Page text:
I nestled into my bed of ice, with my arms and chest submerged, my head resting on top, and my bottom and legs hanging over the cooler. Henry, one of the medics, checked in to see if I was ok. I assured him I just needed to “sit on ice” for a while to get more core temperature down. I could not move. He placed a cold wet towel on my back. I stayed in my bed of ice for 10 to 15 minutes.
As some point I slowly shifted my body onto the deck of the boat lying face down. Henry and another medic (a lovely woman) provided me with bags of ice for my arms and placed ice on top of the towel on my back. My body felt so thick and heavy. I could not move. I did not want to move. All I could think about was ice, I need more ice.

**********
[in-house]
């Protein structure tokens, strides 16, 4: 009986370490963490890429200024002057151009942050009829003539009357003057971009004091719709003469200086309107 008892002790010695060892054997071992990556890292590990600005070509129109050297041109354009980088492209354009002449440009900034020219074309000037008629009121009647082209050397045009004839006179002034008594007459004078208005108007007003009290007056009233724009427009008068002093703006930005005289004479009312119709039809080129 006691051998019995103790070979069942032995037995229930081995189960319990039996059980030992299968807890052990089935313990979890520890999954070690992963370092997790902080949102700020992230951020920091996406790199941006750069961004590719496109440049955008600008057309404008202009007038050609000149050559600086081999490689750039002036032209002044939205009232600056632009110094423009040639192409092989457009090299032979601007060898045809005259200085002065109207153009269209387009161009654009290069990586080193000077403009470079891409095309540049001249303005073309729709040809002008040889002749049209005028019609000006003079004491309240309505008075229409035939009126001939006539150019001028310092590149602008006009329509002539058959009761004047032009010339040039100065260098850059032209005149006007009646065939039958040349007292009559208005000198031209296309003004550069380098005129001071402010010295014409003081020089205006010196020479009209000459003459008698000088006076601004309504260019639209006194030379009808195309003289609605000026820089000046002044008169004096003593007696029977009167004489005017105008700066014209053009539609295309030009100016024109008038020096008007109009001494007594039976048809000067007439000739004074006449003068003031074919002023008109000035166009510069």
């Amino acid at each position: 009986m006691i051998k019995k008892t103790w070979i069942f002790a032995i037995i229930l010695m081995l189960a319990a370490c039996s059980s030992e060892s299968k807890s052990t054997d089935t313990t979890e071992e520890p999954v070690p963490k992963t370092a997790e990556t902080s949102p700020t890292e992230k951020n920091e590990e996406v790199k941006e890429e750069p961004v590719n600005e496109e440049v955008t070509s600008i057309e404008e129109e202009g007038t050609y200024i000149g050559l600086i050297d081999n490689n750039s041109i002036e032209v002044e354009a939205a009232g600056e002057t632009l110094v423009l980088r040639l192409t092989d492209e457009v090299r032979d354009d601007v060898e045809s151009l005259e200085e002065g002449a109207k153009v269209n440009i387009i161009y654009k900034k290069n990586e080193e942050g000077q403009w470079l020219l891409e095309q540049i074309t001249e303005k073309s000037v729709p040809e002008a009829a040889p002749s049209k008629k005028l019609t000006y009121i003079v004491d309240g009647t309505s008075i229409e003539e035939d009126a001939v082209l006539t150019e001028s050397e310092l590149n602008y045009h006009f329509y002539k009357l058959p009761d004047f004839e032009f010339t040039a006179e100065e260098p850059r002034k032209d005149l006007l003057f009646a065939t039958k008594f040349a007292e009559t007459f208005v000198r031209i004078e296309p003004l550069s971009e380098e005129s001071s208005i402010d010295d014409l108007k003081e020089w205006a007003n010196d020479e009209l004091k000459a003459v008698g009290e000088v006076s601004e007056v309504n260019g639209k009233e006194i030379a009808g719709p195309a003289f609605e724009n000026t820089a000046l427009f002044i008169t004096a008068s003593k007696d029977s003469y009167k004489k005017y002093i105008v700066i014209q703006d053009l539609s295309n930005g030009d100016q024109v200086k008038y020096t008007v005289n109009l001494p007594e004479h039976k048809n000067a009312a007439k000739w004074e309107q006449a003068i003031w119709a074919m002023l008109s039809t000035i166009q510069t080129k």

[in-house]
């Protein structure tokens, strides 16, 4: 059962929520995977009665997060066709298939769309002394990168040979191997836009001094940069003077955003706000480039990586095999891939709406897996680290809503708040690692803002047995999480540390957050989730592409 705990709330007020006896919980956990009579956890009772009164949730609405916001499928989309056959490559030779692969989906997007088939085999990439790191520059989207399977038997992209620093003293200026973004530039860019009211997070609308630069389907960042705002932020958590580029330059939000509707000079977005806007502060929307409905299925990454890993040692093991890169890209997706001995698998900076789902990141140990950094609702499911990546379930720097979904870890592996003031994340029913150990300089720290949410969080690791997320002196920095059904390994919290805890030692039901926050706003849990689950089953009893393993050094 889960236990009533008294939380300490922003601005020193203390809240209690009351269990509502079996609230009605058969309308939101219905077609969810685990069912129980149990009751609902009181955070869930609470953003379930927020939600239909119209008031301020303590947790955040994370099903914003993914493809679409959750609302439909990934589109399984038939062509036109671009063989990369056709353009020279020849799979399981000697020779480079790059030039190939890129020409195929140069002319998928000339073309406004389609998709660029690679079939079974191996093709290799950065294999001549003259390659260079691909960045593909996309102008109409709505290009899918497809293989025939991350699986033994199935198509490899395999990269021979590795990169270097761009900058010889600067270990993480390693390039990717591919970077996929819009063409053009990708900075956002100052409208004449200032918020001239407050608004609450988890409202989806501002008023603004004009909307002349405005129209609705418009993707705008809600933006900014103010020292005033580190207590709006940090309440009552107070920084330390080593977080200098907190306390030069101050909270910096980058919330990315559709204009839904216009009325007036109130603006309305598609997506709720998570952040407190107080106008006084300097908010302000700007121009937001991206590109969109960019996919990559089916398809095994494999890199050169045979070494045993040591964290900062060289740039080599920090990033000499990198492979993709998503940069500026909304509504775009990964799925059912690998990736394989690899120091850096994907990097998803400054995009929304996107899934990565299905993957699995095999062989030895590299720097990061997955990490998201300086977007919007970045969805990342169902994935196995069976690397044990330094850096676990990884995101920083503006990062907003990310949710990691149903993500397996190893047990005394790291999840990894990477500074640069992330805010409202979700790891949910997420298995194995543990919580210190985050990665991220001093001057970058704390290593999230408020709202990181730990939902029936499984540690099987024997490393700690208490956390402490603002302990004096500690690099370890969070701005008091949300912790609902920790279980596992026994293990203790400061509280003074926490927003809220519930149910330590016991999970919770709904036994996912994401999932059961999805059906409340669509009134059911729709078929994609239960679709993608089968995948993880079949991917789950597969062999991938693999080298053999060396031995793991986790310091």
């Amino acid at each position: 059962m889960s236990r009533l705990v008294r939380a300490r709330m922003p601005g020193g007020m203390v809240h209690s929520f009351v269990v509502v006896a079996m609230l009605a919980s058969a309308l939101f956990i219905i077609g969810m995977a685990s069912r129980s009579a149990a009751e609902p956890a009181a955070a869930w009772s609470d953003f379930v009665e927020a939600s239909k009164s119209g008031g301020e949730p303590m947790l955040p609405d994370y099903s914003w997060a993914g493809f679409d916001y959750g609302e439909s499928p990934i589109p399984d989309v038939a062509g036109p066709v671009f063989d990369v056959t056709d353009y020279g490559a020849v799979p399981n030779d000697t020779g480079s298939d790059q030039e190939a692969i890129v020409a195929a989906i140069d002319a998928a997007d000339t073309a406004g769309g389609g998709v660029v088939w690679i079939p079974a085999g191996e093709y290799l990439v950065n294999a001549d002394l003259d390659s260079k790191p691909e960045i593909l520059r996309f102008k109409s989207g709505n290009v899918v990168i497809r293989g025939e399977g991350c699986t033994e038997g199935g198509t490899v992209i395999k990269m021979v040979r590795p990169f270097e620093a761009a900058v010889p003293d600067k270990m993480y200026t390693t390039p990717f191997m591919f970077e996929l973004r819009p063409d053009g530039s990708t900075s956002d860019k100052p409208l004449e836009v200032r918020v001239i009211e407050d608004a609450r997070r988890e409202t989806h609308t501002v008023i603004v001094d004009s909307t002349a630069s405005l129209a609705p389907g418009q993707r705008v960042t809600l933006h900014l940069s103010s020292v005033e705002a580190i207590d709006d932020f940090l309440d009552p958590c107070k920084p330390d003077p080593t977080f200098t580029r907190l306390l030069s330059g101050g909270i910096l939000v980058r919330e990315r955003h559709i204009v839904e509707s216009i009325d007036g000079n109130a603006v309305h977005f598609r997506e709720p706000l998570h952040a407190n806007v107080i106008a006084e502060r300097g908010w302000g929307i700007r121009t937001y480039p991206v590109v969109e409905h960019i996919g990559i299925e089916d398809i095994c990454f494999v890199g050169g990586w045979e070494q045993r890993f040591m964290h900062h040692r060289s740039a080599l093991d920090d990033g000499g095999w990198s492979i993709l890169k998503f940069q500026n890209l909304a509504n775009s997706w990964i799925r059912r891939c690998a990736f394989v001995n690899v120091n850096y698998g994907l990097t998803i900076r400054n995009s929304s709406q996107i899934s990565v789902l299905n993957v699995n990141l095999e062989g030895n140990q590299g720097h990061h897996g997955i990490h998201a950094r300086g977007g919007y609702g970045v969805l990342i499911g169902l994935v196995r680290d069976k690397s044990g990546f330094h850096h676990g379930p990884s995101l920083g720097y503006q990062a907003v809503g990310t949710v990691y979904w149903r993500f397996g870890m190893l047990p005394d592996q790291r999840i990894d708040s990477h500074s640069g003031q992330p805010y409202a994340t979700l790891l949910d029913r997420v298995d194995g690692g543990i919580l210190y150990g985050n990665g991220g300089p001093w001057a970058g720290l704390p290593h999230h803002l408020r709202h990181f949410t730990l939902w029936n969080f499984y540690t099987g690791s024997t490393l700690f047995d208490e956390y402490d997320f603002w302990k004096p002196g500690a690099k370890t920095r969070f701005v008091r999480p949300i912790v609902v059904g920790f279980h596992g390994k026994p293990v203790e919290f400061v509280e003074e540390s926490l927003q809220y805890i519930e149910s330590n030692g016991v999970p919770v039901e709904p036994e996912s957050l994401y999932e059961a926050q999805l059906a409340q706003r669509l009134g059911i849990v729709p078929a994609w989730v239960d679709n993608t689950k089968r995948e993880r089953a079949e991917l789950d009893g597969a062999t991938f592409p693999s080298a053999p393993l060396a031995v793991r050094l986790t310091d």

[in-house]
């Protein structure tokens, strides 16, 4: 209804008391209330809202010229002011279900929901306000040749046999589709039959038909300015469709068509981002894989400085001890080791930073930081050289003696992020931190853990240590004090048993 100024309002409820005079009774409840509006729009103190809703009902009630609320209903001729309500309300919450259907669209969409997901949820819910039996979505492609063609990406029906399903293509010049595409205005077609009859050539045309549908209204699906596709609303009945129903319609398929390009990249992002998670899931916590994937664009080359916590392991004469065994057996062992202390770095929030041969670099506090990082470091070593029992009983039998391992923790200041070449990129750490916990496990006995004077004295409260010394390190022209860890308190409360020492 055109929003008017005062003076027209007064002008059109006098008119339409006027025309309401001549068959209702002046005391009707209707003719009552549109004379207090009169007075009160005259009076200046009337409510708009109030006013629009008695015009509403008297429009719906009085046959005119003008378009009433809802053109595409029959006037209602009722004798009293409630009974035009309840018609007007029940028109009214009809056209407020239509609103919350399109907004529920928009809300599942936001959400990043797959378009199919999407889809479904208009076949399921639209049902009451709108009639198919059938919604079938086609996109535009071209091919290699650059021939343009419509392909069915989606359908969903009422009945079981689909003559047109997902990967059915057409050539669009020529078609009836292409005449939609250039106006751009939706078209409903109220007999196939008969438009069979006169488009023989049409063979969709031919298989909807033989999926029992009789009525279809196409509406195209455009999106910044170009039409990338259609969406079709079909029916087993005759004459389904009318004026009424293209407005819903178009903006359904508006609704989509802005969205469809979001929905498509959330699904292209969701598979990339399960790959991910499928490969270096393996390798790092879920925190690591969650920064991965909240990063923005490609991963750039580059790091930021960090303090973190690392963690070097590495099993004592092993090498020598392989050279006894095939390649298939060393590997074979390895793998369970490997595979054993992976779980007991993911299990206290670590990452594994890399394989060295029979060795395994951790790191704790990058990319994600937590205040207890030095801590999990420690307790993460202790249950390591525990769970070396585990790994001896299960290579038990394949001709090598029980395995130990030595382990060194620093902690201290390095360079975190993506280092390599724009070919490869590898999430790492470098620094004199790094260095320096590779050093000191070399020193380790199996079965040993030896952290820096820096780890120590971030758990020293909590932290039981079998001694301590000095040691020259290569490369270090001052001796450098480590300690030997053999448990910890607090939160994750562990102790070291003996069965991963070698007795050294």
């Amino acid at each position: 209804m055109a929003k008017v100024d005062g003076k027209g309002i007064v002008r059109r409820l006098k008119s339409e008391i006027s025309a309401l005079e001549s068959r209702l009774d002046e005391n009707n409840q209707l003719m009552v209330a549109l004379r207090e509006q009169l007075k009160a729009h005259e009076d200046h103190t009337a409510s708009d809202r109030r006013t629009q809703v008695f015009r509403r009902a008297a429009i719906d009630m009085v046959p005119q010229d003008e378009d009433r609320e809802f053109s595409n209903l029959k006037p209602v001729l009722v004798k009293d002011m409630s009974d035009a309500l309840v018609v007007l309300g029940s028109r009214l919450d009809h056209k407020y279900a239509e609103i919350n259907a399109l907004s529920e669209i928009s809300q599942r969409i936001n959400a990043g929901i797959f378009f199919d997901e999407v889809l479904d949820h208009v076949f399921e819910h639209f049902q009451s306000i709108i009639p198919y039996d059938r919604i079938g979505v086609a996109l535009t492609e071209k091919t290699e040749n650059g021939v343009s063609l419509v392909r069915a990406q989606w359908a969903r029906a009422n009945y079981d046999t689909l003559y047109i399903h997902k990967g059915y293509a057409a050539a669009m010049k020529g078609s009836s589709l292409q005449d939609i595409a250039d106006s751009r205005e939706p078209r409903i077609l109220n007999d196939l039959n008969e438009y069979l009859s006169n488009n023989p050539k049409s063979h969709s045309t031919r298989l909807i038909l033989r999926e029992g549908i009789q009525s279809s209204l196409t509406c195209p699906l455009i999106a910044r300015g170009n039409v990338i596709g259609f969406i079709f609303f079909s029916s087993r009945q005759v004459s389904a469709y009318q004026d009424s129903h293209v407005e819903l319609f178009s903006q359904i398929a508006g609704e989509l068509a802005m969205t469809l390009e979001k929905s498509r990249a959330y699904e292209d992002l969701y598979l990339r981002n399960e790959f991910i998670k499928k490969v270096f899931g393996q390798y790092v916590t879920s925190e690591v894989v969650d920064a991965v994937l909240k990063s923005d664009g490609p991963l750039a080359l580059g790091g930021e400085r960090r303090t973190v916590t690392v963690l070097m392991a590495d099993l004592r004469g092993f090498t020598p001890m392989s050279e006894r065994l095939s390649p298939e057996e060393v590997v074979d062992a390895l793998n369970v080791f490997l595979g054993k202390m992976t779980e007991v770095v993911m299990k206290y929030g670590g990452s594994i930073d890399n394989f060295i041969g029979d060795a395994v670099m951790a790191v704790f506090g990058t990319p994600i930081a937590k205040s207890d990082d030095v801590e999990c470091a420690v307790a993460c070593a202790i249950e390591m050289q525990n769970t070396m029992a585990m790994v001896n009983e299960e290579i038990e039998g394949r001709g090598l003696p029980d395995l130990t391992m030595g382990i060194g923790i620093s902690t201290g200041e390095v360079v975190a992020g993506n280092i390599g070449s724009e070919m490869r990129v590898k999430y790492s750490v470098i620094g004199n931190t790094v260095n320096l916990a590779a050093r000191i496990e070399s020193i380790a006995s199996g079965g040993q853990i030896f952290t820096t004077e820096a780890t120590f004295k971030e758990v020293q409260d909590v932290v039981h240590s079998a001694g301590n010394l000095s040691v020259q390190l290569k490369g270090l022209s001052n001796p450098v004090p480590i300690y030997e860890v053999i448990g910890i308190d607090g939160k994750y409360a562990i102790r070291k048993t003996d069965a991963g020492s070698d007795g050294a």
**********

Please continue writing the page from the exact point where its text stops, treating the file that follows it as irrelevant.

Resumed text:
Henry took my vitals which were fine. My heart rate was 96 bpm and my oxygen uptake was 97% confirming that this was truly a neurological issue. He continued to check on me as he was able and chatted with me for brief points to make sure my cognition was ok. He was a very kind man.
I lay on the deck for what I think was about 30 minutes until I was able to get up. I knelt on all fours and then slowly stood-up and made my way to a bench. Henry encouraged me to go inside the boat’s cabin where it was cool – and he was right! If you had beer, this is where you wanted to store it.
I lay on a bed in the cabin for about half an hour, chatting with the medical team. The boat stopped, and I realized we were in Honaunau, the end point for the race. I would soon be escorted to the land.